When you apply for a mortgage, any debts you have – auto loans, credit cards and personal loans – may affect the size of the loan and the eligibility for a home loan.
When lenders are considering your mortgage loan application, the first consideration is not necessary your credit score or a down payment, but can you afford the mortgage payment. To that end, your monthly payments on any non-mortgage debt are a vital piece of the puzzle.
How a Personal Loan Can Affect Your Mortgage Application
Personal loans can affect your mortgage application in several ways.
Having a loan affects your credit rating. The biggest impact is your payment history. Making all of your monthly payments on time has a positive impact on your FICO® score. To a lesser extent, your credit score benefits from the variety of types of credit products you have (called the credit mix). A personal loan is an installment loan that is different from a revolving loan (credit cards). Plus, your credit score should improve with age. Having very old accounts of any type can improve your score.
The payment history of your personal loan can directly affect your mortgage application. Some mortgage lenders will reject your application, for example if you have two payments late in the past six months or one account 90 days late, regardless of your credit rating.
DTI stands for Debt to Income Ratio. These are your debts divided by your income. The more debt you have, the less housing costs you can afford.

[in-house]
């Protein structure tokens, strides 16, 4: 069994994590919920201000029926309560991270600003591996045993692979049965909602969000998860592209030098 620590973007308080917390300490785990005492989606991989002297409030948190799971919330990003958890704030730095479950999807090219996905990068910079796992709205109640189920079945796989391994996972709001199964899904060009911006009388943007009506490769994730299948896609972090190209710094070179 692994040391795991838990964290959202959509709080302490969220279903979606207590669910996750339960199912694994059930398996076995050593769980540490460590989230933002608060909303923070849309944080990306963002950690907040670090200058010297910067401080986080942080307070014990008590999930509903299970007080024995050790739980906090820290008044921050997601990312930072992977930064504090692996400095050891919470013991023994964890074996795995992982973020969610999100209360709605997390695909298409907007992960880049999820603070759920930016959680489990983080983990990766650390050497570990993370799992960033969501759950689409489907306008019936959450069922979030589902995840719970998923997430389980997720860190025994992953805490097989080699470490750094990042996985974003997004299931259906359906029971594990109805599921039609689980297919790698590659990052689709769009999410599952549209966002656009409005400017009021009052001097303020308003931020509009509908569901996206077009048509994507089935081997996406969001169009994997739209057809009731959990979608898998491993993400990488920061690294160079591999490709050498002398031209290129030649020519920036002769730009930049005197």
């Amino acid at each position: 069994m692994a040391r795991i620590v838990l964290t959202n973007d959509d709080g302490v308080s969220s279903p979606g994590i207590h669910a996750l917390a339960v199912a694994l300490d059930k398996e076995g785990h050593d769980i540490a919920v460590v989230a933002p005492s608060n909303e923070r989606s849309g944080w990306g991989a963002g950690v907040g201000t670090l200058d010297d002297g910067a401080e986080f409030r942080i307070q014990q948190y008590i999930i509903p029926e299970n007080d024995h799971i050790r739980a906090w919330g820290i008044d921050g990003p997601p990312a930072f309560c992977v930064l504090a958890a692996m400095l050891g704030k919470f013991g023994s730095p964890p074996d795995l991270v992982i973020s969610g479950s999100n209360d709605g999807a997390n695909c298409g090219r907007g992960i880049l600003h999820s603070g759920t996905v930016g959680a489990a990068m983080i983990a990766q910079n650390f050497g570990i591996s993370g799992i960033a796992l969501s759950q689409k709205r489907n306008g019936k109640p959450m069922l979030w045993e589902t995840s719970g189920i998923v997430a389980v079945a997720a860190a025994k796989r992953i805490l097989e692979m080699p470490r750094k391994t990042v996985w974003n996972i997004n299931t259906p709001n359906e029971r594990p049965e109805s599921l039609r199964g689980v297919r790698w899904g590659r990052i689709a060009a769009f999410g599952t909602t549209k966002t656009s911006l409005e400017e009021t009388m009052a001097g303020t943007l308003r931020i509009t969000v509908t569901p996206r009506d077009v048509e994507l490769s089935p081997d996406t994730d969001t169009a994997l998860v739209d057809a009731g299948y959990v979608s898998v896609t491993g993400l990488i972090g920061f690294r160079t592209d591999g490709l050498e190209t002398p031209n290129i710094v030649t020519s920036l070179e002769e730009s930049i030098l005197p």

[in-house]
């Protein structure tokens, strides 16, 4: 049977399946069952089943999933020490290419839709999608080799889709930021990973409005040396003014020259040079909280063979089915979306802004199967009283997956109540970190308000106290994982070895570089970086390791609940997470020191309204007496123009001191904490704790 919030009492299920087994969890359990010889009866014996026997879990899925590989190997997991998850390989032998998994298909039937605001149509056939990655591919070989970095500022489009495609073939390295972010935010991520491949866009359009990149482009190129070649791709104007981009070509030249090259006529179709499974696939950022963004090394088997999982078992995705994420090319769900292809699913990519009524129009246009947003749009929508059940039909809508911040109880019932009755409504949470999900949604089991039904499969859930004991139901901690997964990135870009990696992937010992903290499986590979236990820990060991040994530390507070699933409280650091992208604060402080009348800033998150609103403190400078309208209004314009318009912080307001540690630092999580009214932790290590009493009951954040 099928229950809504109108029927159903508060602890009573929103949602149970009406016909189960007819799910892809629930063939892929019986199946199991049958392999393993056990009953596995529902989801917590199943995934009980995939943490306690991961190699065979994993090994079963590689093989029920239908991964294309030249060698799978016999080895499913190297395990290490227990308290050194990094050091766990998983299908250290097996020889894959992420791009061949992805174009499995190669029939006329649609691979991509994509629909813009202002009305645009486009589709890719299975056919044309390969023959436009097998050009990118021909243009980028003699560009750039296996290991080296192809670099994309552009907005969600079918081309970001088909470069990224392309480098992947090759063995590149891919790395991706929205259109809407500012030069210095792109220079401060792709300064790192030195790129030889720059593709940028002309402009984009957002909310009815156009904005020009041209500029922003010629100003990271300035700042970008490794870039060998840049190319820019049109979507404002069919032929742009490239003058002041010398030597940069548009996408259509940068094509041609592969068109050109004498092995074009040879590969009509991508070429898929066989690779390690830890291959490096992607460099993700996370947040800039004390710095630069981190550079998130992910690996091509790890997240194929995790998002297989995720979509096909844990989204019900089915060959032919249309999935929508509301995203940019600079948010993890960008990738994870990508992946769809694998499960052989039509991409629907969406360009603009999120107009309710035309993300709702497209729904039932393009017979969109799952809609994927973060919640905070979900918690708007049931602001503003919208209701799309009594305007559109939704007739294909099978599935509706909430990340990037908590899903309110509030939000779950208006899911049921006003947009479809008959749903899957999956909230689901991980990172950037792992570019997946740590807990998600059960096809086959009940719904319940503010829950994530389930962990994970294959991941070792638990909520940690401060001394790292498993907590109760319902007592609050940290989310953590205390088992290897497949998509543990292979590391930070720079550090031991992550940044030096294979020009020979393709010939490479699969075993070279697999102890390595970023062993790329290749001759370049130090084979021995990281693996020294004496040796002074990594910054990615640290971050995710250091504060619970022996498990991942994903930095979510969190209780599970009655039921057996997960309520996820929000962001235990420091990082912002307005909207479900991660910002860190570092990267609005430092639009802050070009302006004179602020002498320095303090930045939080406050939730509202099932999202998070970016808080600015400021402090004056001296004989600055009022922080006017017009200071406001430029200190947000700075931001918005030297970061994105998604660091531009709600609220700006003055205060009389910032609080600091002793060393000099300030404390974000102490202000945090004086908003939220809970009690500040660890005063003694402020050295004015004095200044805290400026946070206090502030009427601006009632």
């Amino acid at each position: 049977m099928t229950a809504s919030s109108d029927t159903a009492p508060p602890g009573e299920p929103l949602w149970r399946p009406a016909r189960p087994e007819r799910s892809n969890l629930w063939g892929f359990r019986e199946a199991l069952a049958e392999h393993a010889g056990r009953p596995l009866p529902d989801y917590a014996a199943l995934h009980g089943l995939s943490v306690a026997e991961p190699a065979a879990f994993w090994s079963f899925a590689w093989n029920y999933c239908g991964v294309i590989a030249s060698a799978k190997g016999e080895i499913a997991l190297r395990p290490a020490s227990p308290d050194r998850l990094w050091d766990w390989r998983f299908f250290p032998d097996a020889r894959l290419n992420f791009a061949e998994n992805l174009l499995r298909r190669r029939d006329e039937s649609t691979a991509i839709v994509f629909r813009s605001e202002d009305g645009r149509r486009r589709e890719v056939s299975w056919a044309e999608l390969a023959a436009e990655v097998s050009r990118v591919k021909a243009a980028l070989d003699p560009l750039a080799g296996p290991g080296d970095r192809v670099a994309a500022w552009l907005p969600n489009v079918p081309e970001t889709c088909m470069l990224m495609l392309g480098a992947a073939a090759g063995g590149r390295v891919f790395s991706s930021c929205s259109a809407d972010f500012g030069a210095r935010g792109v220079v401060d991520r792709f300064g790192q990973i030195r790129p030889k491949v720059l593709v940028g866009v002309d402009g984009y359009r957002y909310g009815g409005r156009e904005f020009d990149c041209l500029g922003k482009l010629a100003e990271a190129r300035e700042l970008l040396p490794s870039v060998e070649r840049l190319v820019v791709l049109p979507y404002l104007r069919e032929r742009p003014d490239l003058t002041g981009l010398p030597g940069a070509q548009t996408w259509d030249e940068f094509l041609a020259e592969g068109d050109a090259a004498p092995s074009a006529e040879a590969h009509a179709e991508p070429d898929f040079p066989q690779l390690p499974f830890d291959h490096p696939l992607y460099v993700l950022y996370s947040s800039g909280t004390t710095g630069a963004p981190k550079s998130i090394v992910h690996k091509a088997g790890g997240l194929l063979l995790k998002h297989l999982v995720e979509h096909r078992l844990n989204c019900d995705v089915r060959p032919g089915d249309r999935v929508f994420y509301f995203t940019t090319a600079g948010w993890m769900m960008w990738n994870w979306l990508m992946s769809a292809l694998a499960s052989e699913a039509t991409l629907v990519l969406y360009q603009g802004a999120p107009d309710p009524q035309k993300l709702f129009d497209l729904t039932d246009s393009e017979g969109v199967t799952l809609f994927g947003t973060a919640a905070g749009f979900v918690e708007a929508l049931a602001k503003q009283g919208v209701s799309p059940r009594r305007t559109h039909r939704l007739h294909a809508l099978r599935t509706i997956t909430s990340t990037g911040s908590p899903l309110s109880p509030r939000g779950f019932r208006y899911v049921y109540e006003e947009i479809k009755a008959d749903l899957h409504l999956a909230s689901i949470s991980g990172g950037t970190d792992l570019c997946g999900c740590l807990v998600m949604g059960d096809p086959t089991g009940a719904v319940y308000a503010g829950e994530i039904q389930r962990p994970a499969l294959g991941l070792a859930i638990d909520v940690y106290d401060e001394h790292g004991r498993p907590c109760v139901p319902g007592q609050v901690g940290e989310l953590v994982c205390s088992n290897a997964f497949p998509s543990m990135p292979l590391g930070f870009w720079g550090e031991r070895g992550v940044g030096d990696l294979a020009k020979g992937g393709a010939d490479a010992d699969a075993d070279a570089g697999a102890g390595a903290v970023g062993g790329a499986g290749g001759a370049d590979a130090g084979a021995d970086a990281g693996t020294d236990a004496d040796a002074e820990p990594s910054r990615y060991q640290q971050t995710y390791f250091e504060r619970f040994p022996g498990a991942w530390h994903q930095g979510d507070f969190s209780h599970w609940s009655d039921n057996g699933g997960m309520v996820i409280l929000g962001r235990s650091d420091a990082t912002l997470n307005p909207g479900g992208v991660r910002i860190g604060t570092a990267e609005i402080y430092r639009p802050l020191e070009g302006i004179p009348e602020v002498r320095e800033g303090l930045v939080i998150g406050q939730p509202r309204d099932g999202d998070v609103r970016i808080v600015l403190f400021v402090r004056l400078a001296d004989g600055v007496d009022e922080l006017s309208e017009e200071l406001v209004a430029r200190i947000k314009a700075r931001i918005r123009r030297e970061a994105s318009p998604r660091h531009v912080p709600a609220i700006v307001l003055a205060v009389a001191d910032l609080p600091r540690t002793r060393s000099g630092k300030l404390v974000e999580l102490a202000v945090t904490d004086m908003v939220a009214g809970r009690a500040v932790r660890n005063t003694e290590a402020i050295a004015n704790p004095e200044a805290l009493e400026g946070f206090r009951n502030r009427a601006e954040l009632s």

Mortgage underwriting standards vary by bank and program, and each mortgage lender has a process for assessing your external DTI and internal DTI. You must satisfy both.
External DTI is the percentage of your monthly gross income that you spend on housing costs. The best scenario is to keep this number below 28%.
Domestic DTI is the percentage of your monthly income that you spend on housing costs. a plus all debts combined. Each lender sets its own DTI limits and 43% is considered the optimal internal ratio limit. Most lenders allow 45% or more for at least some types of mortgages.
To calculate your DTI and the mortgage payment you are entitled to, your lender receives your credit report from each of the three major credit agencies (Equifax, Experian, and TransUnion). They use these reports to compare your monthly debt obligations to all the income you can (and want) to document. The underwriter believes:
- Minimum payment on credit card account
- The amount of the monthly payment for any car loans
- Whether you pay child support or child support
- Any liens or judgments against you
- Monthly payment for each individual loan
- Any other financial obligations
The lender makes No consider monthly bills that are not debt, even if you have a contract with a service provider (phone bill, utilities, products, subscription, etc.).
The DTI is somewhat fluid in relation to other parts of your mortgage application. Typically, your application is built on three pillars: your credit score, your DTI, and your down payment. If you do well in two of them, the lender can be more flexible with the third.
How to calculate DTI based on your personal loan
Your housing costs include your monthly payments for principal, interest, taxes, and insurance, and homeowners association contributions, if applicable (collectively known as “PITIA”).
If your annual household income is $ 60,000 per year, your monthly gross income is $ 5,000. You can meet the pre-DTI limit for a regular mortgage with a total monthly payment for housing (PITIA) up to $ 1,400 per month ($ 5,000 x 28% = $ 1,400).
To meet the internal limit, you will also have to spend less than 43% of your gross income on all of your debts. At $ 5,000 a month, you can spend up to $ 2,150 on your monthly debts, including your rent.